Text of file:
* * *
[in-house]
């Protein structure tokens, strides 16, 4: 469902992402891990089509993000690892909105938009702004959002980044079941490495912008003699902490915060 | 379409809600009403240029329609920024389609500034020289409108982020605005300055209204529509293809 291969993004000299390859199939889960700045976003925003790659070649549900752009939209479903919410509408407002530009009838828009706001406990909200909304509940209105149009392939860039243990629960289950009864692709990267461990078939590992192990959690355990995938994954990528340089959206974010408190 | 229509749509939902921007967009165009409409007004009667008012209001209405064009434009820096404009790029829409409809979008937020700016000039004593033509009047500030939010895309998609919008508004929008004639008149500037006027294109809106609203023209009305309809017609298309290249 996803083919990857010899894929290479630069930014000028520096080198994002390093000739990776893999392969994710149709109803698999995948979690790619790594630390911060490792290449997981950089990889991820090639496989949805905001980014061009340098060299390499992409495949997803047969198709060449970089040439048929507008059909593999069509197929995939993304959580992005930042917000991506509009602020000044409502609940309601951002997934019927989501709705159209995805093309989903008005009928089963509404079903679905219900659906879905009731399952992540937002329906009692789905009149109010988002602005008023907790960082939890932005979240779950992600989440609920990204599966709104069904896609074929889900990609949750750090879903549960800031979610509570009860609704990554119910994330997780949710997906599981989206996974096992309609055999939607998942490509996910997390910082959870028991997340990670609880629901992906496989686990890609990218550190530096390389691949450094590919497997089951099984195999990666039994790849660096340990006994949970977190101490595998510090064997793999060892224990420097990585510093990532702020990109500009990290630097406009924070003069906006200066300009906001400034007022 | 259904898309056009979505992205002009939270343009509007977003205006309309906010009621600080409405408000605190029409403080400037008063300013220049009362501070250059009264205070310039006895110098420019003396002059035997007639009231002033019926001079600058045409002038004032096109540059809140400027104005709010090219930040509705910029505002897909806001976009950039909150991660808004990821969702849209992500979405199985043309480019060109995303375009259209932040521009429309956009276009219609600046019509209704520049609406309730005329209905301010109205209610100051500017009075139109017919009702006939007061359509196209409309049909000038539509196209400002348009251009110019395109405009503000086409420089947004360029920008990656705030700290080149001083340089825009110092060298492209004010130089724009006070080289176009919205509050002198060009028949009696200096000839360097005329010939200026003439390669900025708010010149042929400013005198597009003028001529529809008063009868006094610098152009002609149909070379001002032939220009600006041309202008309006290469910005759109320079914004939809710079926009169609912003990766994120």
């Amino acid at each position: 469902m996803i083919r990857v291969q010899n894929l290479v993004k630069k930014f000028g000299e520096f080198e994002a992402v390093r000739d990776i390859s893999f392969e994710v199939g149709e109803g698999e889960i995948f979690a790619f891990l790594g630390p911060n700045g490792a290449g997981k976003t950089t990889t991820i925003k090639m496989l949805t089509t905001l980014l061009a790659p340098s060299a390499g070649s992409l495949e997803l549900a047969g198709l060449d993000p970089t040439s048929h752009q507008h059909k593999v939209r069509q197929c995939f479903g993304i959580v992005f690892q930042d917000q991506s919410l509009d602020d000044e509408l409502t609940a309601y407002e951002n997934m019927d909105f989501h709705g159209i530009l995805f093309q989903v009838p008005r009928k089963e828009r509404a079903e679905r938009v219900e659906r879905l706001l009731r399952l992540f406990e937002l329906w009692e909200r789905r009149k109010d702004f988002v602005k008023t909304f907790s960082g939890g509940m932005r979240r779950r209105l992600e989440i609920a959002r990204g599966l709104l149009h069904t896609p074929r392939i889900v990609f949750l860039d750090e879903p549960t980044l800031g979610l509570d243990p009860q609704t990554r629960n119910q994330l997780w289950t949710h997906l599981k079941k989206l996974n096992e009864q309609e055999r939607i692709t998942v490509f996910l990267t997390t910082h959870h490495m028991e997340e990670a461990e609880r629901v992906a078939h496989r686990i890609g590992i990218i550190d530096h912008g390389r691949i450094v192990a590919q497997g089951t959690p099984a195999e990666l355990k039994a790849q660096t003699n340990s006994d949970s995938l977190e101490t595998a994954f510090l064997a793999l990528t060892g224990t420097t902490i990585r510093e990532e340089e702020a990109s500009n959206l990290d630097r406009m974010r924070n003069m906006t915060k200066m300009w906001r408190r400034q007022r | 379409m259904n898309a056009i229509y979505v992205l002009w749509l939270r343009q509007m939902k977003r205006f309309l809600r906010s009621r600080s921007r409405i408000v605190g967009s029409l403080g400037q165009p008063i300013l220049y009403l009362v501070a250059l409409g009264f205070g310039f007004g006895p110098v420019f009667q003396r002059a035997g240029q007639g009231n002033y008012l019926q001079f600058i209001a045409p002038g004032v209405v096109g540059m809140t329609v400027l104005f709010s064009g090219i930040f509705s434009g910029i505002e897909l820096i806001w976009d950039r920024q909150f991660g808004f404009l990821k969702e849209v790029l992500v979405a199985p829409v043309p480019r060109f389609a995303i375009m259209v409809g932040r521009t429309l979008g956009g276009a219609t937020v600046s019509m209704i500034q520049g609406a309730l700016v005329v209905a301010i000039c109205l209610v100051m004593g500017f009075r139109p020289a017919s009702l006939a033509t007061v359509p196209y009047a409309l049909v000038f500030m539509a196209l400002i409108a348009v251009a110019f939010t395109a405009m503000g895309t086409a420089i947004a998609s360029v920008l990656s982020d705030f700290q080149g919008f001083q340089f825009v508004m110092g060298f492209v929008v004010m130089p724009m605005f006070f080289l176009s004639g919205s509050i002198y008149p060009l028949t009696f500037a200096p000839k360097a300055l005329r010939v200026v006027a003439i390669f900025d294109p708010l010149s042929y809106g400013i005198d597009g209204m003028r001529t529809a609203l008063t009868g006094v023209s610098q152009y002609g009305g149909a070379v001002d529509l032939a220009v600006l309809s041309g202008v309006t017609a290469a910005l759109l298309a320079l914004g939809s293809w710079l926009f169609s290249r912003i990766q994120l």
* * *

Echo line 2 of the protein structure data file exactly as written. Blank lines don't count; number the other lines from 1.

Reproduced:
């Protein structure tokens, strides 16, 4: 469902992402891990089509993000690892909105938009702004959002980044079941490495912008003699902490915060 | 379409809600009403240029329609920024389609500034020289409108982020605005300055209204529509293809 291969993004000299390859199939889960700045976003925003790659070649549900752009939209479903919410509408407002530009009838828009706001406990909200909304509940209105149009392939860039243990629960289950009864692709990267461990078939590992192990959690355990995938994954990528340089959206974010408190 | 229509749509939902921007967009165009409409007004009667008012209001209405064009434009820096404009790029829409409809979008937020700016000039004593033509009047500030939010895309998609919008508004929008004639008149500037006027294109809106609203023209009305309809017609298309290249 996803083919990857010899894929290479630069930014000028520096080198994002390093000739990776893999392969994710149709109803698999995948979690790619790594630390911060490792290449997981950089990889991820090639496989949805905001980014061009340098060299390499992409495949997803047969198709060449970089040439048929507008059909593999069509197929995939993304959580992005930042917000991506509009602020000044409502609940309601951002997934019927989501709705159209995805093309989903008005009928089963509404079903679905219900659906879905009731399952992540937002329906009692789905009149109010988002602005008023907790960082939890932005979240779950992600989440609920990204599966709104069904896609074929889900990609949750750090879903549960800031979610509570009860609704990554119910994330997780949710997906599981989206996974096992309609055999939607998942490509996910997390910082959870028991997340990670609880629901992906496989686990890609990218550190530096390389691949450094590919497997089951099984195999990666039994790849660096340990006994949970977190101490595998510090064997793999060892224990420097990585510093990532702020990109500009990290630097406009924070003069906006200066300009906001400034007022 | 259904898309056009979505992205002009939270343009509007977003205006309309906010009621600080409405408000605190029409403080400037008063300013220049009362501070250059009264205070310039006895110098420019003396002059035997007639009231002033019926001079600058045409002038004032096109540059809140400027104005709010090219930040509705910029505002897909806001976009950039909150991660808004990821969702849209992500979405199985043309480019060109995303375009259209932040521009429309956009276009219609600046019509209704520049609406309730005329209905301010109205209610100051500017009075139109017919009702006939007061359509196209409309049909000038539509196209400002348009251009110019395109405009503000086409420089947004360029920008990656705030700290080149001083340089825009110092060298492209004010130089724009006070080289176009919205509050002198060009028949009696200096000839360097005329010939200026003439390669900025708010010149042929400013005198597009003028001529529809008063009868006094610098152009002609149909070379001002032939220009600006041309202008309006290469910005759109320079914004939809710079926009169609912003990766994120």